From the time of independence, India has fought four major wars with Pakistan (1947, 1965, 1971 and 1999) and one with China (1962). While India suffered a severe debacle at the hands of the Chinese in the 1962 war, the dispute over Kashmir with Pakistan remains unresolved and has led to incessant crises on both sides. The roots of the Kashmir dispute date back to partition and the events of 1947. The end of British rule had compounded the problem of achieving a unified India. In the months after partition, the prince of Kashmir, Maharaja Hari Singh faced tremendous pressure from both India and Pakistan but refused to accede to either country. During the first week of October 1947, a tribal rebellion broke out in Poonch, a region in southwestern Kashmir. Sections of the Pakistani army aided the rebels with arms and men. Within two weeks, the insurgents were close to Srinagar, the capital of Jammu and Kashmir. At this point, Hari Singh appealed to India for protection against the intruders. India's Prime Minister Jawaharlal Nehru agreed to provide assistance to Hari Singh only if the Maharaja acceded to India and the accession was endorsed by Sheikh Abdullah, the political leader of Kashmir. Once the Maharaja signed the Instrument of Accession, Indian troops were airlifted into Kashmir. On 1 January 1948, India referred the Kashmir dispute to the UN Security Council by invoking articles 34 and 35 of the UN Charter. On 24 April, 1948, the UN Security Council passed a resolution stating that India and Pakistan should bring about a cessation of all hostilities and move towards the early restoration of peace in the region. It also urged both countries to conduct a free and fair plebiscite to determine the wishes of the Kashmir people. This resolution was held as the principal term of reference for future negotiations between the two countries. However, the UN achieved little and the dispute continued to rock the relations between the two countries. The problem of Kashmir took on a different dimension from the late 1980s when there was a rise in insurgency within the state of Kashmir. This was the first time that India was witnessing the start of cross-border terrorism. Moreover, while Pakistan has repeatedly sought third party mediation and looked towards the United States to play such a role, India has reiterated its position of resolving the dispute bilaterally.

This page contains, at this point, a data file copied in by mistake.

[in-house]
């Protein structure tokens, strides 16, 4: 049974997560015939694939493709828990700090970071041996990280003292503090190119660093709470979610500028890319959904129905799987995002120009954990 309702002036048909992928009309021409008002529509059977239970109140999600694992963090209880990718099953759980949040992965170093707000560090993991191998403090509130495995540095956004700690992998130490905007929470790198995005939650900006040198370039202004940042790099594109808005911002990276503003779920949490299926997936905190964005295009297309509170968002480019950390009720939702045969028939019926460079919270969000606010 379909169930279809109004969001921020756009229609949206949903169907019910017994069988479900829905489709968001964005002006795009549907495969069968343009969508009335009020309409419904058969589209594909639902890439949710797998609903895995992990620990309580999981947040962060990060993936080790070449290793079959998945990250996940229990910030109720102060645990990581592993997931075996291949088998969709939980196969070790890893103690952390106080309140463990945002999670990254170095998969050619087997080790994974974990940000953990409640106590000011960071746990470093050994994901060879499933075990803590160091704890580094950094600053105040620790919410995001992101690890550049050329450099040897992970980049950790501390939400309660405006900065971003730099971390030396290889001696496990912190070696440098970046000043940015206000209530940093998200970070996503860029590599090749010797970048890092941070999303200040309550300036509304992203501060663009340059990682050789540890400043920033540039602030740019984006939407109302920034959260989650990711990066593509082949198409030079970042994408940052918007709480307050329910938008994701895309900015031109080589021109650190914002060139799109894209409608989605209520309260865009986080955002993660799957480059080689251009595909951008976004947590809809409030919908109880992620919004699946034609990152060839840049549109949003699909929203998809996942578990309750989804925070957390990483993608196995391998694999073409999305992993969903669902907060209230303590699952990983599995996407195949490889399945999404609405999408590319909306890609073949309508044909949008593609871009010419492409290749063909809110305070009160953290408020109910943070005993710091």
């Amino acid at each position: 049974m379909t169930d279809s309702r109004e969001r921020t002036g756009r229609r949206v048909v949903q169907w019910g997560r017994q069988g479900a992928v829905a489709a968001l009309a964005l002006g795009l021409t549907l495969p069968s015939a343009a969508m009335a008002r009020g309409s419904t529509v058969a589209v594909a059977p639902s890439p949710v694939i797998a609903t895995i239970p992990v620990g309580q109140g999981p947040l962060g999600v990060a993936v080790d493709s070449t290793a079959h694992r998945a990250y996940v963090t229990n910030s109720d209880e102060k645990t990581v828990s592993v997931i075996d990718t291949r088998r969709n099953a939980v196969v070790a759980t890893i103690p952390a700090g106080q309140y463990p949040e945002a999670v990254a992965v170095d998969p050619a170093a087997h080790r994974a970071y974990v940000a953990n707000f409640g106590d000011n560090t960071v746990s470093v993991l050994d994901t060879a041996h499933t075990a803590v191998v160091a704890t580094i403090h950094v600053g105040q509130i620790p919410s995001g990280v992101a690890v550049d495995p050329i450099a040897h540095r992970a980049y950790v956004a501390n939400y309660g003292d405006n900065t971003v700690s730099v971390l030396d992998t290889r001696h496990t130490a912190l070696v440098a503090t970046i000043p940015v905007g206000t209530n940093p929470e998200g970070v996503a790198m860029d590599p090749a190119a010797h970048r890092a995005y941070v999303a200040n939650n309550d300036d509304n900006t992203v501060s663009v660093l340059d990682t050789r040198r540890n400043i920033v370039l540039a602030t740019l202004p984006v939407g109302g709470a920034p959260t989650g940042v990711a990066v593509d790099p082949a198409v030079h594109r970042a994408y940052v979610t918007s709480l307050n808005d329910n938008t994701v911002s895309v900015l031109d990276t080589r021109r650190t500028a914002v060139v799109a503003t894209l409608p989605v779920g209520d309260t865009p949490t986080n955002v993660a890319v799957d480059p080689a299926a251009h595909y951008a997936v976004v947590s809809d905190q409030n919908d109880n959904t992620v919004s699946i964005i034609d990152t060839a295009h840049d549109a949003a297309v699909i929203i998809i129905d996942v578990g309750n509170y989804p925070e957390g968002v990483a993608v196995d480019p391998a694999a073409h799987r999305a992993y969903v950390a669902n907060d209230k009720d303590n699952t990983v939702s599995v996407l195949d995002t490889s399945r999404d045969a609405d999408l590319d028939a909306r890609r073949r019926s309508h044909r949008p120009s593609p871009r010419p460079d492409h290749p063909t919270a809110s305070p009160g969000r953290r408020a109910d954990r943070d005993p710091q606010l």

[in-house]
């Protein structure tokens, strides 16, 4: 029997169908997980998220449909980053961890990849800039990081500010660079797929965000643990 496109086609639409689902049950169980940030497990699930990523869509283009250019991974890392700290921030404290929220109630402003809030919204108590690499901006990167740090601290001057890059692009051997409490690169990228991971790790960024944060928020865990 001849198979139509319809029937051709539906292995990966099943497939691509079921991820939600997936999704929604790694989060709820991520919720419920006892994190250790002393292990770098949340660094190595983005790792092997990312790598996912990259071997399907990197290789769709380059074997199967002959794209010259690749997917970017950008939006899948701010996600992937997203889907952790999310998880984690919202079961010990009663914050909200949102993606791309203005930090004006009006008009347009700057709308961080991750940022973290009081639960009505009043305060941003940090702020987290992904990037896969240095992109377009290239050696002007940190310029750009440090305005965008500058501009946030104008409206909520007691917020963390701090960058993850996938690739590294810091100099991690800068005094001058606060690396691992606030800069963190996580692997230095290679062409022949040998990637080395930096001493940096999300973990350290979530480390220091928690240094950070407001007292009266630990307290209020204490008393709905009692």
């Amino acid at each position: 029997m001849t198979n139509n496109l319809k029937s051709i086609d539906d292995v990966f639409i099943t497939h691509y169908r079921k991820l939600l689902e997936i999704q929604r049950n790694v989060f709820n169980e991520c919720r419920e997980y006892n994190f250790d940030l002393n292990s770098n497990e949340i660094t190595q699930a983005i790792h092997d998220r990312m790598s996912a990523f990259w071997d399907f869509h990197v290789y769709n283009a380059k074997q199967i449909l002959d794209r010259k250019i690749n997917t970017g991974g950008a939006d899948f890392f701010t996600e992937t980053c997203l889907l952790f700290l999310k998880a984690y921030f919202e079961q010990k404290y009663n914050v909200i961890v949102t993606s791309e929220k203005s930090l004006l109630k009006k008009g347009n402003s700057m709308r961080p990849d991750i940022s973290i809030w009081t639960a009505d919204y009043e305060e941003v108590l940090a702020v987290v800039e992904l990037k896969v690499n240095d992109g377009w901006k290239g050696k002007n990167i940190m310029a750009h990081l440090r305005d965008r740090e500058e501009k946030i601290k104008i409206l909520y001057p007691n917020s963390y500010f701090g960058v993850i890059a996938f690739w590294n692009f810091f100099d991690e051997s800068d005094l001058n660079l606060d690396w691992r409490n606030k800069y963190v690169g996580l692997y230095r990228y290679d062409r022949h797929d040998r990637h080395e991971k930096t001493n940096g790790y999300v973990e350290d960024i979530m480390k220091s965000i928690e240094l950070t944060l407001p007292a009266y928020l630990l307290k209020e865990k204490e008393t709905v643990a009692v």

India's relations with China took a downslide after the 1962 war and also when the Chinese tested their first nuclear device in 1964. However, India has not been engaged in any major conflict with China since 1962 but continues to be wary of the Chinese presence north of the Himalayas. Another one of India's concerns with regard to China has been the technical and material support that China provided to Pakistan in developing the latter's nuclear weapons arsenal.